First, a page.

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RE: TTS from web content?

From: Cain, Sally <sally.cain@rnib.org.uk>
Date: Mon, 23 Aug 2010 10:14:41 +0100
Message-ID: <F97D739047BF10458C2A6E71D8E5100B0336452D@brmmsx02.ads.rnib.org.uk>
To: "David Bolter" <david.bolter@gmail.com>, <wai-xtech@w3.org>
Hi all,

Everyone has been discussing the technical issues here which of course
are really important. However I think it is also important that we
consider the practical issues too. Just to play devil's advocate...
where would this sit in the market? Who would use it? Is the amount of
work that is required worth it for the amount of people who would use
it?

The answer to all of my questions may be that it would be used loads and
yes it is well worth it. However from the perspective of blind and
partially sighted people if you are using a screen reader, you will
probably continue to use your screen reader rather than change to using
the speech within the page. So I think it is important to think about
the other people who might want to use it. Possibly one example would be
those with dyslexia or other learning difficulties. If they are
struggling with a page then speech would help them with the content.

However I do support the two main concerns that David has around quality
and clashing with screen readers.

Thanks
Sally

-----Original Message-----
From: wai-xtech-request@w3.org [mailto:wai-xtech-request@w3.org] On
Behalf Of David Bolter
Sent: 19 August 2010 16:22
To: wai-xtech@w3.org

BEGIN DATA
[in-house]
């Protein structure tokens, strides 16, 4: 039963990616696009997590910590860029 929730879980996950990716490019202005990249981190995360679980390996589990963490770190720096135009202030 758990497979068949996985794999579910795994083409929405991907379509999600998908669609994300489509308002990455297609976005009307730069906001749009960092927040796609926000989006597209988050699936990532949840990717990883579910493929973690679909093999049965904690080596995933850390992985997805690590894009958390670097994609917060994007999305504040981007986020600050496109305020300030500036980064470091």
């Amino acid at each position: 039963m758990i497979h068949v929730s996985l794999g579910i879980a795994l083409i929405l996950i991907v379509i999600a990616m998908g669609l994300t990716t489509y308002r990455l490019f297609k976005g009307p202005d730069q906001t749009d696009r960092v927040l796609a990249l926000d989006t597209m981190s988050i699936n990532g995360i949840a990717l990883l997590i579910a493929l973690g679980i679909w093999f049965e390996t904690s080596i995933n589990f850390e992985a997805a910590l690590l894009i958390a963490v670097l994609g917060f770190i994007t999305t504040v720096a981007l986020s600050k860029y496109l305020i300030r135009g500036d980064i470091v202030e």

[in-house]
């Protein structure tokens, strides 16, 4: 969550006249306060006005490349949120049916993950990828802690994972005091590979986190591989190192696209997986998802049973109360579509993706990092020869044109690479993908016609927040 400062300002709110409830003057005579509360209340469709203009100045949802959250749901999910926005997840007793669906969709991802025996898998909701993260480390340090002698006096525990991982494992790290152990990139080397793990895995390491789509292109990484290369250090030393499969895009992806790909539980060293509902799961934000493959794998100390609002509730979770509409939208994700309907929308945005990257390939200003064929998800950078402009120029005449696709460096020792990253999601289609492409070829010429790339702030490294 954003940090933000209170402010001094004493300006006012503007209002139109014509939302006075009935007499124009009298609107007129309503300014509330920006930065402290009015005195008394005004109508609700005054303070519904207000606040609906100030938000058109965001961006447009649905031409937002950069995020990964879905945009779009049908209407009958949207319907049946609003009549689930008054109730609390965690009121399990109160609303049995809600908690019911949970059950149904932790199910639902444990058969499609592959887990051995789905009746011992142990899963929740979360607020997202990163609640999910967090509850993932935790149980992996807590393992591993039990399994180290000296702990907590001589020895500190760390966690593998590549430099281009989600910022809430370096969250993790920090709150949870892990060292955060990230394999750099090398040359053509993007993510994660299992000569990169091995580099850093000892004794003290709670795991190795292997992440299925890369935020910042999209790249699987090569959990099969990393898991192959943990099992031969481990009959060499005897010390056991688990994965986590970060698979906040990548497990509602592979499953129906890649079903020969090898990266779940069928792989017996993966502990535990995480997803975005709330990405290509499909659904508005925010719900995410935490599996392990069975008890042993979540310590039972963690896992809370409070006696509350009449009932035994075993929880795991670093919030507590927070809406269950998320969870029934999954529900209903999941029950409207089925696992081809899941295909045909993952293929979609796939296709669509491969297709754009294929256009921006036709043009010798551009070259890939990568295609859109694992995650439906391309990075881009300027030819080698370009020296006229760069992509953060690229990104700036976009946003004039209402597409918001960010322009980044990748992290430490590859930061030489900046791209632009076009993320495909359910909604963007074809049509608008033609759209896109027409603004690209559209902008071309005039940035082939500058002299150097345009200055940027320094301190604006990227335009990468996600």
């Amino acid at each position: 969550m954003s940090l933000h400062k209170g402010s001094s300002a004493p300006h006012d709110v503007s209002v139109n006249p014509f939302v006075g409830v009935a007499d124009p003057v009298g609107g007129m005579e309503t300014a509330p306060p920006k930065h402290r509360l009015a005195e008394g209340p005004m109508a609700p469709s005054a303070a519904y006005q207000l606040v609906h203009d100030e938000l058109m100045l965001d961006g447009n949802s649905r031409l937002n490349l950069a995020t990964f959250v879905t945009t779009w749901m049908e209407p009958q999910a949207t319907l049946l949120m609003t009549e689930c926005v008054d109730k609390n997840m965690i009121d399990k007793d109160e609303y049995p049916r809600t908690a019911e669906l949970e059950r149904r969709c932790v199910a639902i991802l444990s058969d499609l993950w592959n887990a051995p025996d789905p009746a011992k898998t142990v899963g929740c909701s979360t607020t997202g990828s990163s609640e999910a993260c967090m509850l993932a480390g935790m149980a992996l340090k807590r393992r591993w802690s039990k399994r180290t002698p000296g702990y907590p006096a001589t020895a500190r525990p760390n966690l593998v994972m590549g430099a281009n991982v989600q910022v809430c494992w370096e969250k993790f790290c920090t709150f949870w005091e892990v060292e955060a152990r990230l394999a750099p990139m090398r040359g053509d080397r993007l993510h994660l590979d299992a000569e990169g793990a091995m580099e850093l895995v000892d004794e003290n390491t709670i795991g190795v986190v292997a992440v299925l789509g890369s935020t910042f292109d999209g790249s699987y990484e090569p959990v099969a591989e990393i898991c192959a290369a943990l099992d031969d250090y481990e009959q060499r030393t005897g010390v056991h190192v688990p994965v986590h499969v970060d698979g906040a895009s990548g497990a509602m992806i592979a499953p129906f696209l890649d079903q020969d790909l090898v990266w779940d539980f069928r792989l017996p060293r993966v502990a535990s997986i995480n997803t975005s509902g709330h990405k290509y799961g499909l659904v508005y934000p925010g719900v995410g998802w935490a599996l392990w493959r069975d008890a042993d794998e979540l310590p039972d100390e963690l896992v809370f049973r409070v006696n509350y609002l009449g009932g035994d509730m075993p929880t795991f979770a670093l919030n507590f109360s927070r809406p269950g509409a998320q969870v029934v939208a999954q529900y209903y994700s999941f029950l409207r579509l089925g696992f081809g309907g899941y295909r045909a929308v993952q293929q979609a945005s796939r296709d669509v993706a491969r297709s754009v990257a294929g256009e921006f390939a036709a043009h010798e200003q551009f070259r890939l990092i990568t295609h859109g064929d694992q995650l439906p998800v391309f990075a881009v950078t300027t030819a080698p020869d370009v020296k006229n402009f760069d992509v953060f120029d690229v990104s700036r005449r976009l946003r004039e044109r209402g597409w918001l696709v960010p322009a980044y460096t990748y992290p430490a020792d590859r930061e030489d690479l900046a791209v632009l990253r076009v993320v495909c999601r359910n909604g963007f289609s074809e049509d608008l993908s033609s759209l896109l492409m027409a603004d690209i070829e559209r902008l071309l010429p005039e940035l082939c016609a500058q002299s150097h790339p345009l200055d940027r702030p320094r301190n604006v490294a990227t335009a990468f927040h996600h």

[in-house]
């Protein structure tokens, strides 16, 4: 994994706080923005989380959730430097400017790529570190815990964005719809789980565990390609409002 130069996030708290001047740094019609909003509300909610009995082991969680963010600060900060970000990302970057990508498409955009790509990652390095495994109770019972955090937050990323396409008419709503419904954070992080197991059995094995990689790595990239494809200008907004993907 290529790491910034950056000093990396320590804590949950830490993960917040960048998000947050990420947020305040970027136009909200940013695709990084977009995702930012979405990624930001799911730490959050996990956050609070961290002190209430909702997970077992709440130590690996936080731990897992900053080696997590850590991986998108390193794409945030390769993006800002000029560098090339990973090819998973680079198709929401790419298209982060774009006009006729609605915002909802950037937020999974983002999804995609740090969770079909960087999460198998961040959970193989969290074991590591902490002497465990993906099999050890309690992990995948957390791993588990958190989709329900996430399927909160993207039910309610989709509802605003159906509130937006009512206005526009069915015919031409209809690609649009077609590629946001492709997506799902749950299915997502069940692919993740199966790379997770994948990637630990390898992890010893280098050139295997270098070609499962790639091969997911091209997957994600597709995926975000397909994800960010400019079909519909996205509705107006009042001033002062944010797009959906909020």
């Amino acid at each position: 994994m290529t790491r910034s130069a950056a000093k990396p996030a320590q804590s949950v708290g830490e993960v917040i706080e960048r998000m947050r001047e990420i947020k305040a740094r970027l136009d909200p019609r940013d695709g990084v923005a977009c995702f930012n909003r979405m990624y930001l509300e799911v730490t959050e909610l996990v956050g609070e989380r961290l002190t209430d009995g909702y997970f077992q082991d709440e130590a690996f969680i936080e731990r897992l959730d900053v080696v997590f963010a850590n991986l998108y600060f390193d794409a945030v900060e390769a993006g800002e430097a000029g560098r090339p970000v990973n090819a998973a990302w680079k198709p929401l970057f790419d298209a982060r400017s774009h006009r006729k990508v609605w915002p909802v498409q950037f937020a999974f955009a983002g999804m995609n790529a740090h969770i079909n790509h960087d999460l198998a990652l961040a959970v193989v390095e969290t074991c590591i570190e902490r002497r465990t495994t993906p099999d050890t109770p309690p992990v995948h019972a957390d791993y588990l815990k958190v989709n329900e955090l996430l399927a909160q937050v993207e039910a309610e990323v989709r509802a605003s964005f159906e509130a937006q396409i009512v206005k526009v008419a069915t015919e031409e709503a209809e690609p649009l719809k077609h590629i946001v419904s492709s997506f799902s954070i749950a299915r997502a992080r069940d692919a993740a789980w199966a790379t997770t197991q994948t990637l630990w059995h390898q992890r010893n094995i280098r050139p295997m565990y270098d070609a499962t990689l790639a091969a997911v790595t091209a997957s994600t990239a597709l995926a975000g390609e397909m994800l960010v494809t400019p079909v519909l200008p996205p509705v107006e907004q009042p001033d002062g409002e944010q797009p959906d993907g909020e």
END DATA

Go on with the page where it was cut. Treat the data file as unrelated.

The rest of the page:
Subject: TTS from web content?


  Hi all,

What do you think about having browsers provide built-in text-to-speech 
capability to web content? While I imagine a declarative approach might 
be quite interesting I think we can go farther faster with a JavaScript 
API approach. The main two concerns I have are:

1. We don't want to encourage unpolished aural interfaces.
2. We don't want to conflict with traditional screen readers.

The biggest potential I see is:

1. Innovation in Aural interfaces. The same kind of innovation we see 
happening in visual DHTML interfaces.
2. TTS solutions in places, and on devices where traditional screen 
readers are problematic. For example, perhaps on some mobile devices 
that are currently not accessible.
3. The TTS can be done in the browser, on the native platform (e.g. 
Voice Over on OSX), or 'in the cloud'. We just need to get the API
right.

Are we ready? Please speak up.

cheers,
David



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Received on Monday, 23 August 2010 09:15:31 GMT

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